WASHINGTON– While the Universal Service Fund (USF) was originally developed to provide all Americans with ubiquitous access to telephone services at reasonable prices, there have been questions about the extent to which this funding actually helps consumers. According to a new report authored by Steve Pociask, the president of the American Consumer Institute Center for Citizen Research, the old USF mechanism should not be used as a model for future broadband funding.
“This federal program totals $4 billion and is financed by consumers through a fee on their telephone bills. But the funding is not distributed in proportion to consumer needs; it is dispersed to help telephone companies,” writes Pociask.

Key report findings include:

  • The biggest recipients of USF are small telephone companies, who (collectively) are the most profitable in the industry.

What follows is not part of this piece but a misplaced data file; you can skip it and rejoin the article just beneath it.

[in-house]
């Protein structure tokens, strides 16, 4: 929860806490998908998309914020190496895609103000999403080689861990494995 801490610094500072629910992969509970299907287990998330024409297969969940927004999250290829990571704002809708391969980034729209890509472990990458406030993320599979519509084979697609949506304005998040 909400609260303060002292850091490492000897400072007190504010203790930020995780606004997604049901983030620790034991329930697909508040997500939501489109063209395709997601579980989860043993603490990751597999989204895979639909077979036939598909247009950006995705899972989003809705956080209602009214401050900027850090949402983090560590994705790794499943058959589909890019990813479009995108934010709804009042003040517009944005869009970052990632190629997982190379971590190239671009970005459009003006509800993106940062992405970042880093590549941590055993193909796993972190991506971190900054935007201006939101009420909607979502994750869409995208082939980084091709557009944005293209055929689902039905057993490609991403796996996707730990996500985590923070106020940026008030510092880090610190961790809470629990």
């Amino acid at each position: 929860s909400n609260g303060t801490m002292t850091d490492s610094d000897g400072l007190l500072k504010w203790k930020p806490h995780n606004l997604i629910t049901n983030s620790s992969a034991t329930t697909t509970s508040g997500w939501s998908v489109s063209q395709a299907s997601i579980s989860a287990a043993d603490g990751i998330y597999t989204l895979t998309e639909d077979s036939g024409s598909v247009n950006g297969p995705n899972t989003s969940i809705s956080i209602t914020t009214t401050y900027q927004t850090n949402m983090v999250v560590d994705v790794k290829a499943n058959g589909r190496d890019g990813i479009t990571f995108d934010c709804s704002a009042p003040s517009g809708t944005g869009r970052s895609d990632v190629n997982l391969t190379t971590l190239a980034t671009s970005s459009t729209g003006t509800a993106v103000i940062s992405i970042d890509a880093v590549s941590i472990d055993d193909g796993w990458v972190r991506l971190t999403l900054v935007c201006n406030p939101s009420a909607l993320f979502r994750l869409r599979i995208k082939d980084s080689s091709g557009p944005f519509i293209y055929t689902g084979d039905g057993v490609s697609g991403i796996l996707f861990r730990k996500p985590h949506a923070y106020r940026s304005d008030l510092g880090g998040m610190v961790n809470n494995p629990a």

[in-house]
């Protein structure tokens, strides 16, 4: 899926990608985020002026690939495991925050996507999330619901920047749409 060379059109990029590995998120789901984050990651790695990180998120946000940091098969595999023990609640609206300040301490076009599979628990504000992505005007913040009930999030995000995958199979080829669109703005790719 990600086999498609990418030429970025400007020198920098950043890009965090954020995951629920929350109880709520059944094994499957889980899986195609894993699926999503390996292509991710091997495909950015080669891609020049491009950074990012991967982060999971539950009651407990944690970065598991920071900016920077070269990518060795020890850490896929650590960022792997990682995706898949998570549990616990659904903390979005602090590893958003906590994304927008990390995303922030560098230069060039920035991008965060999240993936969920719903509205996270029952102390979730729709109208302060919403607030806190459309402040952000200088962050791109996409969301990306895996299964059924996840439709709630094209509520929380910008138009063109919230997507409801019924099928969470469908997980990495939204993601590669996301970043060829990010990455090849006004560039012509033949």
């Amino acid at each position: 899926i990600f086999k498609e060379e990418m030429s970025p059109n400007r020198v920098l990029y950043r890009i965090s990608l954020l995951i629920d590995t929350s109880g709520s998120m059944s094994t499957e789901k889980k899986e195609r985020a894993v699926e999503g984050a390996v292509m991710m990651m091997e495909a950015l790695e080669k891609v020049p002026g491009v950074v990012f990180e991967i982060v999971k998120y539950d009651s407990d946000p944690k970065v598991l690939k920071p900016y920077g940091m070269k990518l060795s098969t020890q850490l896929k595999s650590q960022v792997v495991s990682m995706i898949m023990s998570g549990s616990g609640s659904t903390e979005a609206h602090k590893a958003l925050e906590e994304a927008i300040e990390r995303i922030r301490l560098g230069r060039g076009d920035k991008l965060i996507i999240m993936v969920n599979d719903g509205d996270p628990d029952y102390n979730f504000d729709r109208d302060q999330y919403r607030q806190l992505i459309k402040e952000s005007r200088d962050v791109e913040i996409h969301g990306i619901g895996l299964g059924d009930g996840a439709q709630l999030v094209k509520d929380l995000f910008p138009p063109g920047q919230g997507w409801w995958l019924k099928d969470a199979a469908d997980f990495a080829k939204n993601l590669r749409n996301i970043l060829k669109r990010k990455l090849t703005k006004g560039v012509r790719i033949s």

• If the USF high-cost fund were entirely eliminated, small rural telephone companies would (collectively) still be more profitable than their larger counterparts. 
  • Contrary to common beliefs, small telephone companies are not most affected by high capital costs; they are most burdened by administrative expenses.
  • USF subsidizes smallness, and works to discourage lower cost production and attainment of optimal scale. 

“Until there is a quantitative assessment of costs and benefits for these high-cost funding programs, policymakers cannot know if these programs actually work, help the right consumers, or whether the funding is appropriately sized,” writes Pociask. “As policymakers develop a universal service program for broadband services, it should not replicate the problems of the current legacy USF mechanism. The focus of USF should be on benefiting consumers.”

Pociask’s paper, High Cost, Little Benefit, can be viewed here.

Steve Pociask is president of the American Consumer Institute Center for Citizen Research, a 501(c)(3) nonprofit educational and research institute.  For more information, visit www.theamericanconsumer.org.